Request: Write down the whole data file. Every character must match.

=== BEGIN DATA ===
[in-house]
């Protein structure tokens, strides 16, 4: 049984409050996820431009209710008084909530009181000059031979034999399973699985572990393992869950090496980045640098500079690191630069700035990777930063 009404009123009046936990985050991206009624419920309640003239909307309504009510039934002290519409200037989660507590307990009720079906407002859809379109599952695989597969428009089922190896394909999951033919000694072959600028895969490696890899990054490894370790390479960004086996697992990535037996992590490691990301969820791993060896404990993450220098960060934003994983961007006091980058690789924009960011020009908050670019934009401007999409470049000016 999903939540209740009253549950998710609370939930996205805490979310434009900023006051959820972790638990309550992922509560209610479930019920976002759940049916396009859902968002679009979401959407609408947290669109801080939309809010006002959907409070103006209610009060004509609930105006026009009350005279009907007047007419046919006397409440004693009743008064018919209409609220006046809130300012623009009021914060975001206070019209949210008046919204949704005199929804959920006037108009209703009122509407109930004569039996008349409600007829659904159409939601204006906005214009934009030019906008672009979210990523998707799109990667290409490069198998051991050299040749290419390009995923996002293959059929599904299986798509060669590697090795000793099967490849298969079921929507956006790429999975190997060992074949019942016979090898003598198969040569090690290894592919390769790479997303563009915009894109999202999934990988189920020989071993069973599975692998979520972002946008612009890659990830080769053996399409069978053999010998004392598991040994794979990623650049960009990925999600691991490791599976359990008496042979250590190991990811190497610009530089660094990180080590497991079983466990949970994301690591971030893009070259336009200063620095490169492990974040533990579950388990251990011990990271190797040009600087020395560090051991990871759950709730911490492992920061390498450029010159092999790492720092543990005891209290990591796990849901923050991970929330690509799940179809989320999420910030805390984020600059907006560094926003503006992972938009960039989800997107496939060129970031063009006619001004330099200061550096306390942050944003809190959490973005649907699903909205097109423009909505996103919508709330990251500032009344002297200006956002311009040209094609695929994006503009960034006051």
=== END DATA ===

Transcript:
[in-house]
């Protein structure tokens, strides 16, 4: 049984409050996820431009209710008084909530009181000059031979034999399973699985572990393992869950090496980045640098500079690191630069700035990777930063 009404009123009046936990985050991206009624419920309640003239909307309504009510039934002290519409200037989660507590307990009720079906407002859809379109599952695989597969428009089922190896394909999951033919000694072959600028895969490696890899990054490894370790390479960004086996697992990535037996992590490691990301969820791993060896404990993450220098960060934003994983961007006091980058690789924009960011020009908050670019934009401007999409470049000016 999903939540209740009253549950998710609370939930996205805490979310434009900023006051959820972790638990309550992922509560209610479930019920976002759940049916396009859902968002679009979401959407609408947290669109801080939309809010006002959907409070103006209610009060004509609930105006026009009350005279009907007047007419046919006397409440004693009743008064018919209409609220006046809130300012623009009021914060975001206070019209949210008046919204949704005199929804959920006037108009209703009122509407109930004569039996008349409600007829659904159409939601204006906005214009934009030019906008672009979210990523998707799109990667290409490069198998051991050299040749290419390009995923996002293959059929599904299986798509060669590697090795000793099967490849298969079921929507956006790429999975190997060992074949019942016979090898003598198969040569090690290894592919390769790479997303563009915009894109999202999934990988189920020989071993069973599975692998979520972002946008612009890659990830080769053996399409069978053999010998004392598991040994794979990623650049960009990925999600691991490791599976359990008496042979250590190991990811190497610009530089660094990180080590497991079983466990949970994301690591971030893009070259336009200063620095490169492990974040533990579950388990251990011990990271190797040009600087020395560090051991990871759950709730911490492992920061390498450029010159092999790492720092543990005891209290990591796990849901923050991970929330690509799940179809989320999420910030805390984020600059907006560094926003503006992972938009960039989800997107496939060129970031063009006619001004330099200061550096306390942050944003809190959490973005649907699903909205097109423009909505996103919508709330990251500032009344002297200006956002311009040209094609695929994006503009960034006051």